India slips drastically on Global Hunger Index, down 17 ranks from last year

Nepal, Sri Lanka and Bangladesh fare better, while Pakistan still remains behind India

Source: The CSR Journal
Source: The CSR Journal

India’s dipping rank in Global Hunger Index raises concern among paediatricians. Compared to last year, where it was positioned at 80, India ranked 97th out of 118 countries on the International Food Policy Research Institute’s Global Hunger Index in 2016.  What is more surprising is, neighbouring countries like Nepal, Sri Lanka, Bangladesh are ahead of it. It is however ahead of Pakistan and three other Asian countries.

“Poor hunger index means more malnourished children. Malnourishment leads to reduced life span and intelligence level. It decreases productivity, playing ability too,” said Dr Ashish Satav, President of NGO MAHAN, which is working on malnourishment in rural Maharashtra.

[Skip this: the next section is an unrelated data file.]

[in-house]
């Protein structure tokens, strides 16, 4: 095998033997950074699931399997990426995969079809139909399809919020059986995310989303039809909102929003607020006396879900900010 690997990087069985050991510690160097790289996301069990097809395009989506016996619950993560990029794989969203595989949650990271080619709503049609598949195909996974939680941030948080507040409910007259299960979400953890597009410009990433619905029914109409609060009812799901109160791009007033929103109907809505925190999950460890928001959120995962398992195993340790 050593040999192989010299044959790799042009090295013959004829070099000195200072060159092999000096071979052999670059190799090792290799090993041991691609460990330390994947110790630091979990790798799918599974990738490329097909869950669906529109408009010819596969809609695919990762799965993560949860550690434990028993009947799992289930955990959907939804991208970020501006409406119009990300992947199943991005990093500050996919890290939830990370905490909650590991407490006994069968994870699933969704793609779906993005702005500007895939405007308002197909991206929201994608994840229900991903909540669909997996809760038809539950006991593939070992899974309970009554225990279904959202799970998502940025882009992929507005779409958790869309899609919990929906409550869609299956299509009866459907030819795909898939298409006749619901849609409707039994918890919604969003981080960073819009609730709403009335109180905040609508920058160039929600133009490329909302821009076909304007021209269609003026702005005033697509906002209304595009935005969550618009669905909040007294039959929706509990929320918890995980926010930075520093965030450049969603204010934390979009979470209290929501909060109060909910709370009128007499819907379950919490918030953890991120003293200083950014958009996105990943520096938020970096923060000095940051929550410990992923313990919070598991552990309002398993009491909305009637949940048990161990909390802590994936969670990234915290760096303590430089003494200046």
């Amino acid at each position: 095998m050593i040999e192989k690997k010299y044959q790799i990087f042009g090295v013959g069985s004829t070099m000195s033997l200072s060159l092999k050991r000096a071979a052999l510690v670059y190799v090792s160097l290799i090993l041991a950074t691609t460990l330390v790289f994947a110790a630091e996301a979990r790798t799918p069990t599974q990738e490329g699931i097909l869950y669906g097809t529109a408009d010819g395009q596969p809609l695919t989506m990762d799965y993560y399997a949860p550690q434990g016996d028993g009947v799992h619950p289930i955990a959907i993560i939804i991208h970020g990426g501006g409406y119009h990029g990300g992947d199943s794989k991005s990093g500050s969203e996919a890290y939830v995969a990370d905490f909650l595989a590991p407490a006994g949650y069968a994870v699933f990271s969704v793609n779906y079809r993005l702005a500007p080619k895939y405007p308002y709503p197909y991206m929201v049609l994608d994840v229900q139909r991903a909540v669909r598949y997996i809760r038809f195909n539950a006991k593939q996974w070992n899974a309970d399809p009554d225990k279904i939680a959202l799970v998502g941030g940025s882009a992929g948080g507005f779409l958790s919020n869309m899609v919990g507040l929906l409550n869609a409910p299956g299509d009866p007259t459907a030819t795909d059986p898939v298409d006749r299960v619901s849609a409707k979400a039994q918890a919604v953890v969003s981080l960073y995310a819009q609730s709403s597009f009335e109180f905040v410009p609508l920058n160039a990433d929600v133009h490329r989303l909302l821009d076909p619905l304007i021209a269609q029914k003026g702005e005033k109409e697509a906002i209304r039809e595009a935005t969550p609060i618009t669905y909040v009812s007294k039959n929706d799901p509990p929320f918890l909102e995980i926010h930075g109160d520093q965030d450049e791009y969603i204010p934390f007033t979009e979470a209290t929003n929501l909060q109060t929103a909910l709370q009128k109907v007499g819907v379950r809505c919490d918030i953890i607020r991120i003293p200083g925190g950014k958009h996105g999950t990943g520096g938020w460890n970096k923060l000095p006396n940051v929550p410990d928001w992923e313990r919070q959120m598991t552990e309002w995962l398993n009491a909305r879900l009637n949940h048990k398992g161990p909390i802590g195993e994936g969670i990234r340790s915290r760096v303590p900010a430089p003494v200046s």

He said malnourishment increases the risk of children getting prone to infections. “Tubebrculosis, diarrhoea, respiratory infections are some of the most common infections that children are prone to,” added Satav.

Doctors explain that malnutrition weakens the body’s immune system. “Apart from increasing the risk of contracting infections, it slows down physical growth and hampers brain development thereby reducing the ultimate functional potential of the child,” said Dr Samir Dalwai, president of Indian Academy of Pediatrics (IAP).

He said preventing malnutrition should be the single most important child health initiative. “We can never have a healthy nation unless malnutrition is eradicated,” said Dalwai.

Brihanmumbai Municipal Corporation (BMC) run KEM hospital in Parel alone sees 2-3 cases of severe malnutrition per month. “Malnutrition is not just a problem in rural India but there are many urban pockets that see malnutrition cases. Gastrointestinal infections leading to diarrohea, respiratory infections are the most common infections for which these children get hospitalised,” said Dr MukeshAgarwal, head of the paediatric department at KEM hospital.

He said that a malnourished child tends to grow up as a malnourished adult. “It is a vicious circle. We should have a program wherein malnourishment is nipped in the bud,” said Agarwal.